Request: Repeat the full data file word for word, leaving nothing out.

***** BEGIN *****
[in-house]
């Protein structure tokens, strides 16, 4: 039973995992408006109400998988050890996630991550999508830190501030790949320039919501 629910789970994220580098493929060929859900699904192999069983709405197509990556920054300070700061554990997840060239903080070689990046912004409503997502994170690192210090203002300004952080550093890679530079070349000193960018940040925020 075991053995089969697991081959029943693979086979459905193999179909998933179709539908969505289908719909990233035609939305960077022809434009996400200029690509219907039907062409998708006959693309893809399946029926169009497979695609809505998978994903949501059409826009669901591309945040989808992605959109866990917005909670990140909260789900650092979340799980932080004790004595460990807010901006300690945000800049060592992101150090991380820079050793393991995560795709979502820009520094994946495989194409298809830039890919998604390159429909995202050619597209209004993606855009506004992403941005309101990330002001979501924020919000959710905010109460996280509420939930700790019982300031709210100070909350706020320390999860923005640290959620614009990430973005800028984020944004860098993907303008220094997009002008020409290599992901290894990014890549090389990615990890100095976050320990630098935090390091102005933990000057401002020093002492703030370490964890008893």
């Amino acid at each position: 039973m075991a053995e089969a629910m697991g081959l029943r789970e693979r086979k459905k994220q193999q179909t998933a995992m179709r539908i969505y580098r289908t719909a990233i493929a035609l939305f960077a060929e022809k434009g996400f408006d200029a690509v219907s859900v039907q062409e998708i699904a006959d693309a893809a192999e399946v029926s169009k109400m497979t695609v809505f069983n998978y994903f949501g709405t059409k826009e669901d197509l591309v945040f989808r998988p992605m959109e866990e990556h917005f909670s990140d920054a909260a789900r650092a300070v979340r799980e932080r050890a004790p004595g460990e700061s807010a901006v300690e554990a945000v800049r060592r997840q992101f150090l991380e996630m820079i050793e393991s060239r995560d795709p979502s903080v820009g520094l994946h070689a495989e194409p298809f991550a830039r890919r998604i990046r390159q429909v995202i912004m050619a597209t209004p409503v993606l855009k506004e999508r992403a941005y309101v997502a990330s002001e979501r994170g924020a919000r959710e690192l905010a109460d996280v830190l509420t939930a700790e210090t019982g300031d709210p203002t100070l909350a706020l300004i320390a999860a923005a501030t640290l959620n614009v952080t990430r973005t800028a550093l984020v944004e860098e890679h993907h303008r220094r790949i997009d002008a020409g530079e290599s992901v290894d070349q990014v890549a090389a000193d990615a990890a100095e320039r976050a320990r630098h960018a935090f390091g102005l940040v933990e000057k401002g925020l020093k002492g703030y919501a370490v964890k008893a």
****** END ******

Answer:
[in-house]
């Protein structure tokens, strides 16, 4: 039973995992408006109400998988050890996630991550999508830190501030790949320039919501 629910789970994220580098493929060929859900699904192999069983709405197509990556920054300070700061554990997840060239903080070689990046912004409503997502994170690192210090203002300004952080550093890679530079070349000193960018940040925020 075991053995089969697991081959029943693979086979459905193999179909998933179709539908969505289908719909990233035609939305960077022809434009996400200029690509219907039907062409998708006959693309893809399946029926169009497979695609809505998978994903949501059409826009669901591309945040989808992605959109866990917005909670990140909260789900650092979340799980932080004790004595460990807010901006300690945000800049060592992101150090991380820079050793393991995560795709979502820009520094994946495989194409298809830039890919998604390159429909995202050619597209209004993606855009506004992403941005309101990330002001979501924020919000959710905010109460996280509420939930700790019982300031709210100070909350706020320390999860923005640290959620614009990430973005800028984020944004860098993907303008220094997009002008020409290599992901290894990014890549090389990615990890100095976050320990630098935090390091102005933990000057401002020093002492703030370490964890008893």
């Amino acid at each position: 039973m075991a053995e089969a629910m697991g081959l029943r789970e693979r086979k459905k994220q193999q179909t998933a995992m179709r539908i969505y580098r289908t719909a990233i493929a035609l939305f960077a060929e022809k434009g996400f408006d200029a690509v219907s859900v039907q062409e998708i699904a006959d693309a893809a192999e399946v029926s169009k109400m497979t695609v809505f069983n998978y994903f949501g709405t059409k826009e669901d197509l591309v945040f989808r998988p992605m959109e866990e990556h917005f909670s990140d920054a909260a789900r650092a300070v979340r799980e932080r050890a004790p004595g460990e700061s807010a901006v300690e554990a945000v800049r060592r997840q992101f150090l991380e996630m820079i050793e393991s060239r995560d795709p979502s903080v820009g520094l994946h070689a495989e194409p298809f991550a830039r890919r998604i990046r390159q429909v995202i912004m050619a597209t209004p409503v993606l855009k506004e999508r992403a941005y309101v997502a990330s002001e979501r994170g924020a919000r959710e690192l905010a109460d996280v830190l509420t939930a700790e210090t019982g300031d709210p203002t100070l909350a706020l300004i320390a999860a923005a501030t640290l959620n614009v952080t990430r973005t800028a550093l984020v944004e860098e890679h993907h303008r220094r790949i997009d002008a020409g530079e290599s992901v290894d070349q990014v890549a090389a000193d990615a990890a100095e320039r976050a320990r630098h960018a935090f390091g102005l940040v933990e000057k401002g925020l020093k002492g703030y919501a370490v964890k008893a």